Tuesday, December 6, 2011

Learning old things

I got curious. You see, I've been putting off writing my book about diabetes. The irony being that my writing it was interrupted by the dramas produced by the complications of diabetes. It's time to focus and get back to work.

But there are things that I simply don't remember about my past, and one of those things is the interaction with friends in the outside world. Outside the hospital, that is. In a way, it's sad that I had friends inside the hospital. They should have been fleeting acquaintances, at best. Instead, I knew many of the chronically ill kids by face and name, some of whom have died from their illnesses, like my beloved friend Sandra.

So what of my friends outside the hospital? What did they think was going on? Did they have any understanding of what was happening? To find out, I wrote to the only guy I'm still in touch with from my teen years, Terence. His response was both amusing and frightening.

You see, he claimed that I was able to make such statements as, "I'll be going into the hospital next Tuesday." The way that sentence lies, without further information, makes is sound as though I was able to plan my hospitalizations at least a week in advance. Mind you, the process of entering diabetic ketoacidosis, DKA, can take only a few hours. Take no insulin and ingest some sugar, and I could be puking my guts out in short order, as was accidentally proven just days before I returned to AZ.

Not sure if I told this story, so I'll tell it now. I'd just received all of my back pay from Social Security, and was feeling wealthy. Thus, I decided to get a new pair of glasses. The only place that could do it in one day was next to the nearest mall, which was about two hours away by bus. I made an early start of it, had an eye exam, and the glasses were being put together while I wandered the mall.

While I wandered, I started to feel my blood glucose rising. I reached into my pocket to get my insulin out, and discovered that I'd brought everything I needed to take my meds...except syringes. Well, I figured I could make it home in time to take a proper dose before things went badly for me...but I was starting to experience polydipsia, or excessive thirst for you uneducated, non-diabetic types. =P

I got the glasses, then went to get a drink at a bar and grill near the bus stop. Since it was mid-day, they were slow. I approached the bar and asked for the largest diet soda they had, to go. I was served the drink, popped the straw into it, and took a HUGE swallow of it...and noticed that it tasted very wrong. I asked if it was diet, to which the bar tender said, "No. It's a Coke." In that moment, I had a sense that I was doomed, all because this idiot couldn't take my order correctly.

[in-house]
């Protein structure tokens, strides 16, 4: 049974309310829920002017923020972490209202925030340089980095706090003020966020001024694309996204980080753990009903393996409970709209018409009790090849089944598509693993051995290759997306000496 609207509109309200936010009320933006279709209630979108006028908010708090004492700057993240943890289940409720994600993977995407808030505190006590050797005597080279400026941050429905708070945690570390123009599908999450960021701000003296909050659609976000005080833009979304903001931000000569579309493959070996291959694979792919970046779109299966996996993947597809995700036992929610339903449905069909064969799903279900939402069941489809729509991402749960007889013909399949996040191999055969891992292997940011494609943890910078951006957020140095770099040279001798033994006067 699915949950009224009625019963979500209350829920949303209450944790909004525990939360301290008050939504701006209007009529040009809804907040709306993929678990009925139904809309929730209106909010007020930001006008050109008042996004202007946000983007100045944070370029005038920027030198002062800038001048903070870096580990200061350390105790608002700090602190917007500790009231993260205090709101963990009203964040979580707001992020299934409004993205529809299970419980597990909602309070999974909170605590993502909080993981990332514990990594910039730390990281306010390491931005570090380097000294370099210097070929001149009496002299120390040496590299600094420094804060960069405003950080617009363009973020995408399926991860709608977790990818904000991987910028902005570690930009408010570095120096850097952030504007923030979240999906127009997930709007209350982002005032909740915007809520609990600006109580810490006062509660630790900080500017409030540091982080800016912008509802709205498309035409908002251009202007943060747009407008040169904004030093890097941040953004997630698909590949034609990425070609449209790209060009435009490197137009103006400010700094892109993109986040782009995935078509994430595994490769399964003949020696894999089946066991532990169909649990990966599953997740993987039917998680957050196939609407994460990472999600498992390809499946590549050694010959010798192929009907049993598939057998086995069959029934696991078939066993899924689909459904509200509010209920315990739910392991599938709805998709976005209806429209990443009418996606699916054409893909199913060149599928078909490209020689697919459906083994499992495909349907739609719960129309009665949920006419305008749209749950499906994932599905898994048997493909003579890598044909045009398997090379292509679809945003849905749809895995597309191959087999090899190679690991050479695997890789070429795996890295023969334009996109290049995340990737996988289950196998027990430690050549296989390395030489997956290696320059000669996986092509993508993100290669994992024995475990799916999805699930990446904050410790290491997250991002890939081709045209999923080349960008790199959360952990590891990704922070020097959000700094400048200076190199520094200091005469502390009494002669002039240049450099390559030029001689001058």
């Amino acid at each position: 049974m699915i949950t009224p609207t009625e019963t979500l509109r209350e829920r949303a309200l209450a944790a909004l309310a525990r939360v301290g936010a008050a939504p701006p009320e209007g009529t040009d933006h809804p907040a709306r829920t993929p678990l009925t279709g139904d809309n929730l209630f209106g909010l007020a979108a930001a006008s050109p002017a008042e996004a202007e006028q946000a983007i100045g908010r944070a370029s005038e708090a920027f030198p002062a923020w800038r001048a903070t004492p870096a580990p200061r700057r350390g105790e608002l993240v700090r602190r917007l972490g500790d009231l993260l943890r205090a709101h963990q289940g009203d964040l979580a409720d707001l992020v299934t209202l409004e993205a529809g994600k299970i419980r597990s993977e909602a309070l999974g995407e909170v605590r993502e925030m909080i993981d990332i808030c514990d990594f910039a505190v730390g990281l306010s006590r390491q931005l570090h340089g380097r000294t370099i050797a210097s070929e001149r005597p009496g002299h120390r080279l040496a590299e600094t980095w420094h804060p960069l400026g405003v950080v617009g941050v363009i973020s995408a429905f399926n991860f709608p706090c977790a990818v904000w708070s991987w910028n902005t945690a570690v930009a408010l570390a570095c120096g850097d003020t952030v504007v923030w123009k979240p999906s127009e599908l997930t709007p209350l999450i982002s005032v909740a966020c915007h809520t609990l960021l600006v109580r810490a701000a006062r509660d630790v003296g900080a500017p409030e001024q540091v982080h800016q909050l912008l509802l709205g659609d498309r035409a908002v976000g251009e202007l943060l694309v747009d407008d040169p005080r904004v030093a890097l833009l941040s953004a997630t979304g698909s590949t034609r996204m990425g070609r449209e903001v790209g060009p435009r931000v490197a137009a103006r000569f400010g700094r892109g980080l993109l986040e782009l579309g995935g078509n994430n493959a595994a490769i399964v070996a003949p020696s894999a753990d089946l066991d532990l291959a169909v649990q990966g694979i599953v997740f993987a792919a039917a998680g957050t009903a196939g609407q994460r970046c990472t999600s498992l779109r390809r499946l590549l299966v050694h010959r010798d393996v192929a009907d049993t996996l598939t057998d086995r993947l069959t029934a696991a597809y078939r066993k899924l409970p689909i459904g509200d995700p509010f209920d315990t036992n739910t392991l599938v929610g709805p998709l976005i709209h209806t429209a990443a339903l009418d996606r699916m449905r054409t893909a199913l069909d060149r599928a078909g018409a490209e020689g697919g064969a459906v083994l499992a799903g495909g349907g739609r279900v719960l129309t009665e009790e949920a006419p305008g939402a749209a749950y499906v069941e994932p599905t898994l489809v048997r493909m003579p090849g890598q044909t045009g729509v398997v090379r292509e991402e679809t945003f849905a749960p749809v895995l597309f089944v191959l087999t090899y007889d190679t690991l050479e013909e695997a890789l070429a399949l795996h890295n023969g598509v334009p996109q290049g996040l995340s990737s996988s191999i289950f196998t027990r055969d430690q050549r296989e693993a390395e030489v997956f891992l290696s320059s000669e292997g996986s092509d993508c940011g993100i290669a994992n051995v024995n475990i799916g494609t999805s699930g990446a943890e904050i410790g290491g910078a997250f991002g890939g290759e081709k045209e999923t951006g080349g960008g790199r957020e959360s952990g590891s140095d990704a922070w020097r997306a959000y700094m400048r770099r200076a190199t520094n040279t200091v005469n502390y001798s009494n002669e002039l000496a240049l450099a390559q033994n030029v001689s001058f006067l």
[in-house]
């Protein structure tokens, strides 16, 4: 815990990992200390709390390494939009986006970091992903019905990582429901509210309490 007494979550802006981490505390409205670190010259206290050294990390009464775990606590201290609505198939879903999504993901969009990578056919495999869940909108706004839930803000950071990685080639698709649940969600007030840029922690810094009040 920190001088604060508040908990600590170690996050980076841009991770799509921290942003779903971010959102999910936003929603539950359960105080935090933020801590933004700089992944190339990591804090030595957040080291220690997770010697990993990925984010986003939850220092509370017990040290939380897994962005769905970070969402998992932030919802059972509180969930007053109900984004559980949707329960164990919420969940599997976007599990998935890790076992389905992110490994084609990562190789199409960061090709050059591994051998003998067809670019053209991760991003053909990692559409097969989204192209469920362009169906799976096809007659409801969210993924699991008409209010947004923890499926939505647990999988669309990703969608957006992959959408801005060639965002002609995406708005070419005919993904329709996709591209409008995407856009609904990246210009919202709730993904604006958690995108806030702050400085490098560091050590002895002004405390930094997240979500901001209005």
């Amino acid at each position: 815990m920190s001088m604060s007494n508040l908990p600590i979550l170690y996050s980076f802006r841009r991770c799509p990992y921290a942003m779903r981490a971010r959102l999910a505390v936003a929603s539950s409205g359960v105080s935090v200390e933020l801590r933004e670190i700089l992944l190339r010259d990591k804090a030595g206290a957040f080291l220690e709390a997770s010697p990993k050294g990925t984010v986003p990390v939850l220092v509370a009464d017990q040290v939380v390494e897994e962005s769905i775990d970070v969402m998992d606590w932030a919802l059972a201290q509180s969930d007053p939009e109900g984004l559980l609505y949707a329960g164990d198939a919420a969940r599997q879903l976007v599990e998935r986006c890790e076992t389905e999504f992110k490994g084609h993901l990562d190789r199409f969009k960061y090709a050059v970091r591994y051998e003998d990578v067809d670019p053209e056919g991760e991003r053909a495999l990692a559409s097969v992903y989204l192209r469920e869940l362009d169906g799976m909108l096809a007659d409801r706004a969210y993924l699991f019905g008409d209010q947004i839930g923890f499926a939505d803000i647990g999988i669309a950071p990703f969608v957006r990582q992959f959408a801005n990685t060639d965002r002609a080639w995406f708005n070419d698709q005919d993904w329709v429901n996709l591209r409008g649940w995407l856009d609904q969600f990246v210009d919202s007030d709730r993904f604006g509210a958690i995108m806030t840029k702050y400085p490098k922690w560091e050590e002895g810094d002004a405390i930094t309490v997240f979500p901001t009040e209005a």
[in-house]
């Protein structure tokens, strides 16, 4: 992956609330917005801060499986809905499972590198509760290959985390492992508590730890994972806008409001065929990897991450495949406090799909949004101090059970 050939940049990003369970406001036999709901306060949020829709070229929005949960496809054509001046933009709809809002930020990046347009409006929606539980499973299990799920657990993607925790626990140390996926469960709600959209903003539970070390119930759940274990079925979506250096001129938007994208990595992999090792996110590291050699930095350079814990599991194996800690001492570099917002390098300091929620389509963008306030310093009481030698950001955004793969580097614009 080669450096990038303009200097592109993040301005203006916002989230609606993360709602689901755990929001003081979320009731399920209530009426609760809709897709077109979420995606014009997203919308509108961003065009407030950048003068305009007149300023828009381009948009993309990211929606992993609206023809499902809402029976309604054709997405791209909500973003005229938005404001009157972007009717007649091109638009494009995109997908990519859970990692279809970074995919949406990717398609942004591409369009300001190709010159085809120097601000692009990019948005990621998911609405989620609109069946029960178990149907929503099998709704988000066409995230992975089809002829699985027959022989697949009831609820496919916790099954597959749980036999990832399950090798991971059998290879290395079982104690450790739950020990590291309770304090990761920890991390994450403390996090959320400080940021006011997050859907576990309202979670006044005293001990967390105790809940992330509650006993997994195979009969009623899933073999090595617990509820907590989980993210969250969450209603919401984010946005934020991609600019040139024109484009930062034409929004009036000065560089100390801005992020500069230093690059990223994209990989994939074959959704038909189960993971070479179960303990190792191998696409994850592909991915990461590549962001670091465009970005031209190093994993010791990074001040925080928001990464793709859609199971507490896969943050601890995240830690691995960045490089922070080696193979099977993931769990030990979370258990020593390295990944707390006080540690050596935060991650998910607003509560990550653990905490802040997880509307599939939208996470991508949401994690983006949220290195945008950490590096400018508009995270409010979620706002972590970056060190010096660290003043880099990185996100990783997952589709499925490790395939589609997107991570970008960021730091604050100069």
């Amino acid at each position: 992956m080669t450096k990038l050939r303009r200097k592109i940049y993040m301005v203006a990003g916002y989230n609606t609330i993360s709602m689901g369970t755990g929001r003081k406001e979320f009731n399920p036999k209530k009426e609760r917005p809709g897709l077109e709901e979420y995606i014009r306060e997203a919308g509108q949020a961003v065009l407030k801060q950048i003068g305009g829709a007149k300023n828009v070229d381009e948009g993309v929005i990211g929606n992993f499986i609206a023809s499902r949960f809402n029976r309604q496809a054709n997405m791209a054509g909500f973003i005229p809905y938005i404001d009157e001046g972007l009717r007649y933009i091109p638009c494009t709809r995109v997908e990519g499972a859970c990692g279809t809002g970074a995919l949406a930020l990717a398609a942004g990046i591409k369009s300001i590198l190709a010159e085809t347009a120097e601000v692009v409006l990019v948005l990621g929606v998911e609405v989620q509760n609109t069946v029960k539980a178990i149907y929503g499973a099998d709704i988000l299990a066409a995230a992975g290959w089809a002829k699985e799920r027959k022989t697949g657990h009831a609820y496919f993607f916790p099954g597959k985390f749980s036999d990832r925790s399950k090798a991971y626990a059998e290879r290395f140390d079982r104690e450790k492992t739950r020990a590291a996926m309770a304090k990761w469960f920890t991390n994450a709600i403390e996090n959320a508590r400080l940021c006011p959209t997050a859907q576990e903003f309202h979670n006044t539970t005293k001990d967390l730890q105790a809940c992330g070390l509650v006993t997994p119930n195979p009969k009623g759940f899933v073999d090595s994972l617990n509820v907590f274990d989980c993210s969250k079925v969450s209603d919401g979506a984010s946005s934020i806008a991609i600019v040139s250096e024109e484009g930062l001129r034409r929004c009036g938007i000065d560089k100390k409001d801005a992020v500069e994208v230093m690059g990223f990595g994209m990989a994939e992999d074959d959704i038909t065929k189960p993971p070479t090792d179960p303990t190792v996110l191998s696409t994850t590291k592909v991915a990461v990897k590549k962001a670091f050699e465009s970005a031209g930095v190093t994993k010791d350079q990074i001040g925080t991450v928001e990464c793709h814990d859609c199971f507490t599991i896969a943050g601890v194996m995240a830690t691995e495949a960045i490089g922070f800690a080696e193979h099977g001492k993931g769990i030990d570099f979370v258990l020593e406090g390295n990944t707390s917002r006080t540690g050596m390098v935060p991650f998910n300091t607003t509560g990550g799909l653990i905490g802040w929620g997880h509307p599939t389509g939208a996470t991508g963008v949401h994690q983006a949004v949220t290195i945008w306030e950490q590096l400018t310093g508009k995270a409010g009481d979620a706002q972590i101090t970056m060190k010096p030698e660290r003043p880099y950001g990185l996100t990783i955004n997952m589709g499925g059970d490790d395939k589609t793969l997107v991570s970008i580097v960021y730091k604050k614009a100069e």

Two hours later, stumbling up to the boarding house where I lived, I knew I was beyond a simple dose of insulin. I needed a hospital. I tossed together a bag of clothes and toiletries and was taken to the ER, and was admitted for being in DKA. When asked how I came to be in such bad shape, I told the doctors of the tragic comedy of errors that brought me there. One of the doctors, who'd cared for me when I was there months before with osteomyelitis, simply shook his head in amazement, especially at being served the wrong drink and the consequent swallow that I took.

Back to my machinations of my youth...Terence wasn't as close to me back then as would eventually become. Most often, we would bump into one another at the comic book store, and then end up hanging out for a bit afterward. This was pretty much a weekly event, and my guess would be that it happened most on Friday, when the new comics were in each week. That was my regular day to head to the shop, and...

Wow. And that's not a good wow. I would be planning on Friday my hospitalization at least four days later. I was incredibly STUPID!

And that's all from me. Be well, and DFTBA. (That last of which I obviously forgot in my youth.)

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